At a community forum at the Commack branch of the Smithtown Public Library on Tuesday night, local residents expressed a variety of grievances with Holy Cross Lutheran Church. Their reasons were widespread, and, as Rev. Marc Herbst, who oversees strategic plan implementation for the church told the crowd numerous times that night, their concerns needed to be heard.
But when it came to discussion about immigrant children, it was clear that much of the objections were based on misinformation.
Holy Cross had considered the idea of caring for immigrant children after losing a contract to house a day care on premises. The proposal was an attempt to make up for the loss of income and utilize available space. It is now on hold, Herbst said, due to a missed deadline, but was not off the table.
At the forum, which was organized by the Commack Community Association, residents expressed upset at the lack of transparency in the church’s decision-making process. They suggested alternative solutions, offered to volunteer their time, and even promised to submit their own proposals for how to utilize Holy Cross’s vacant space. Ideas included a VA center, drug and alcohol counseling, a youth center, and more—anything other than helping the children fleeing their homeland and seeking refuge in the U.S.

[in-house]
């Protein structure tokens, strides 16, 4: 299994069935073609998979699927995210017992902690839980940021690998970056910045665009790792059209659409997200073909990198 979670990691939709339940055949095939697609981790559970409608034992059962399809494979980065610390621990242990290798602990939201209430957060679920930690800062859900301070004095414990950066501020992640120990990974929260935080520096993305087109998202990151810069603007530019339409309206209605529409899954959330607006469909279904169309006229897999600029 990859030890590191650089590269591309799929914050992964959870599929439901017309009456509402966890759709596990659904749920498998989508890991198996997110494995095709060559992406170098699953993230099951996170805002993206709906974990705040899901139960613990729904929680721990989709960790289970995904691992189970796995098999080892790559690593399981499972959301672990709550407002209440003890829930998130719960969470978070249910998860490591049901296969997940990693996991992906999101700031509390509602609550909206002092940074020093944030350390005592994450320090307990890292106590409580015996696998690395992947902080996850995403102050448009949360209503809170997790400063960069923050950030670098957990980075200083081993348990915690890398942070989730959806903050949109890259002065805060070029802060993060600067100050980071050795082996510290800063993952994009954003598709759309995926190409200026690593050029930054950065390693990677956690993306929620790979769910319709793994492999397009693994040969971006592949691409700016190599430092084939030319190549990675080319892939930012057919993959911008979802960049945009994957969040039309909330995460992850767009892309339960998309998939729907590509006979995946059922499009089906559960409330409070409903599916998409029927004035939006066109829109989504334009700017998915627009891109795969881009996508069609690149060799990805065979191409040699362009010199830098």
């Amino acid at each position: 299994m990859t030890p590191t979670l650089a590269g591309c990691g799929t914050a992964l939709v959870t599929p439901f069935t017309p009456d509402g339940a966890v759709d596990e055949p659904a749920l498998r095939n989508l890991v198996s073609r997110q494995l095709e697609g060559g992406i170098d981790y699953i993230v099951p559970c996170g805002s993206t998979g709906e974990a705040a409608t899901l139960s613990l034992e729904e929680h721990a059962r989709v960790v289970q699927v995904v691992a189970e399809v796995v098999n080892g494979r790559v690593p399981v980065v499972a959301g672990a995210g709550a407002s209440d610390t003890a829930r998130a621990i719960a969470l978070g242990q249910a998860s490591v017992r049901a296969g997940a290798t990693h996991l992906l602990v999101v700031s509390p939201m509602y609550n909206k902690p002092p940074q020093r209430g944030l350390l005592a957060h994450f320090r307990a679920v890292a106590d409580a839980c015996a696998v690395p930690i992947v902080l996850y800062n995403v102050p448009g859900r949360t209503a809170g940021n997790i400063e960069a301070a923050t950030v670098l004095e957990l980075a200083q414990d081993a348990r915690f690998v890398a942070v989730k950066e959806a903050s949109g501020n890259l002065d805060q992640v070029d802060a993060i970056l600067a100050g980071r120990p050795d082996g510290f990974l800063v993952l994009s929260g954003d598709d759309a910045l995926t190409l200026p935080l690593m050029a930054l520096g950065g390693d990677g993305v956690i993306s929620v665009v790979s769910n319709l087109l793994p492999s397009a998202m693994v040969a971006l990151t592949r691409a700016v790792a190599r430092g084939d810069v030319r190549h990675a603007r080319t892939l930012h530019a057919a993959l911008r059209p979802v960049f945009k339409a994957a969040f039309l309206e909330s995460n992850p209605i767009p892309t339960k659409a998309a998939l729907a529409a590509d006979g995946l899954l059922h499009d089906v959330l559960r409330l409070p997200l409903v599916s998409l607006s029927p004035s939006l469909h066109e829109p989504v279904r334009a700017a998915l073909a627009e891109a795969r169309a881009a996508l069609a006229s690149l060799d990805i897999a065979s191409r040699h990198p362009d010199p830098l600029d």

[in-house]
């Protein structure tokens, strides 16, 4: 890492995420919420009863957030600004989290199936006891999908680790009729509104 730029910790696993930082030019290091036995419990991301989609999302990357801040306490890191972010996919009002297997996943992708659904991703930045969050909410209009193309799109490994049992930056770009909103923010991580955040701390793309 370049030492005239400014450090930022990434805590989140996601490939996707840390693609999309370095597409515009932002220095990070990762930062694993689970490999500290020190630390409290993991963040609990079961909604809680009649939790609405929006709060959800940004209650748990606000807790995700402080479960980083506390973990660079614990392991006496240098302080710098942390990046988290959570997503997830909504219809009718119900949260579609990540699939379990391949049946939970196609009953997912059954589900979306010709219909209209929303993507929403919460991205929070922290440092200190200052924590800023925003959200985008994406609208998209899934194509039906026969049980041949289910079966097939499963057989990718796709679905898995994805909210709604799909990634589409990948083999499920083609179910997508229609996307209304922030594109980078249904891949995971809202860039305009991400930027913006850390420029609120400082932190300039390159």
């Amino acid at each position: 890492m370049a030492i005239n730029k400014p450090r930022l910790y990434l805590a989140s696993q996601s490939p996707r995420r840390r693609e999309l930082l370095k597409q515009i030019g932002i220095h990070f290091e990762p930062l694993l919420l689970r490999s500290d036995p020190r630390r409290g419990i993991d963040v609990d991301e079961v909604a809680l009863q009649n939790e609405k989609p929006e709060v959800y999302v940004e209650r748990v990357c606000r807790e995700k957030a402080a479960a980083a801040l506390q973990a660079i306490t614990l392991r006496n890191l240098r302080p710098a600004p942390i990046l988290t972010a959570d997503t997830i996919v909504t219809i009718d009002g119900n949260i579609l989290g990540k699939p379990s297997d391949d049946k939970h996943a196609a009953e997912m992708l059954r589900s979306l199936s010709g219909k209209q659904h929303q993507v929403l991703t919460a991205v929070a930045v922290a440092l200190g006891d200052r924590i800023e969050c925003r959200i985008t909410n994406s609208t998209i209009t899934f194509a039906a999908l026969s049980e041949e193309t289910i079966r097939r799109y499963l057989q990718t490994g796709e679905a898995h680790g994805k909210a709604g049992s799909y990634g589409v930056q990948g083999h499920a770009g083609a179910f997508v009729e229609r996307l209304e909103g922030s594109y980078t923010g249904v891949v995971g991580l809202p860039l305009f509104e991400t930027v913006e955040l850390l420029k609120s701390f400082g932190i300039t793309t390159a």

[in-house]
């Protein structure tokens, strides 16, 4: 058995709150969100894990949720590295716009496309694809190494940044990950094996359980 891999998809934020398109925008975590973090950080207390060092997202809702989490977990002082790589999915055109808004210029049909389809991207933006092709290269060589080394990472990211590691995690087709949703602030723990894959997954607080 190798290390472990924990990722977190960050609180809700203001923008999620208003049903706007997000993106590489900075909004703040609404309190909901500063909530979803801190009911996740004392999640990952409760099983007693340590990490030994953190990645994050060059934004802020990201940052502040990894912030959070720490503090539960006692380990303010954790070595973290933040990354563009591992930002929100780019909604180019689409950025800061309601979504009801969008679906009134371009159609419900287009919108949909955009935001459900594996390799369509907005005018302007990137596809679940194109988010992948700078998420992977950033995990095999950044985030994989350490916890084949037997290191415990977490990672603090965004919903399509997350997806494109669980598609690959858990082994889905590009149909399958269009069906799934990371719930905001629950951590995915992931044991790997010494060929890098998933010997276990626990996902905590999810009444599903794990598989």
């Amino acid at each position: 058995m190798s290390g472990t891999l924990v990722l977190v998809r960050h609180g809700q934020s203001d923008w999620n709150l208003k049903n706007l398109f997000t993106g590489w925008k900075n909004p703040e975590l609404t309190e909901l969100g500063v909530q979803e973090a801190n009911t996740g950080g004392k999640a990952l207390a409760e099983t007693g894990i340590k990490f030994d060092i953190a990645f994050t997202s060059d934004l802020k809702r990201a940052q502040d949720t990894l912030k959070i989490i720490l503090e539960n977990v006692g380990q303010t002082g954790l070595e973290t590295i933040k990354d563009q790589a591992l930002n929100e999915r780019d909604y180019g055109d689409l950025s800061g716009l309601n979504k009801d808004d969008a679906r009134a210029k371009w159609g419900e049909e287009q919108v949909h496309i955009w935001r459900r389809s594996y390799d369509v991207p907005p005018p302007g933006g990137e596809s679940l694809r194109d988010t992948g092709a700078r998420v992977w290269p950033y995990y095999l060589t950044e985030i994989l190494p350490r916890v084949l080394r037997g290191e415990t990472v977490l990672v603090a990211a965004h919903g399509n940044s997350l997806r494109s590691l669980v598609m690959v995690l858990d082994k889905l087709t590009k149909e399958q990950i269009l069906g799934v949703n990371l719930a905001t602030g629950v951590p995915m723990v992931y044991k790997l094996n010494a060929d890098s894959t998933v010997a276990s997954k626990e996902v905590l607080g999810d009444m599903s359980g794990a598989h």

Why? Simply put, they are afraid. And these fears are based on misinformation.
Whispers that aiding the children would lead to overpopulation and a “change in culture” in the community could be heard even before the meeting got started. Commack is 88.6 percent white and only 4.8 percent Hispanic. The proposal would have allowed the church to care for up 40 Central American children, who would have stayed at the facility for anywhere between two weeks and two months before being placed with family members, some of whom may not even reside in New York state.
That said, many expressed compassion for the children and their plight. Others were less concerned about the children and more upset about the way Holy Cross handled the situation.
While some residents made blatantly anti-immigrant remarks, others showed more common sense. Although they seemed close knit, patriotic, and eager to help, they were clearly overwhelmed by unwarranted fears.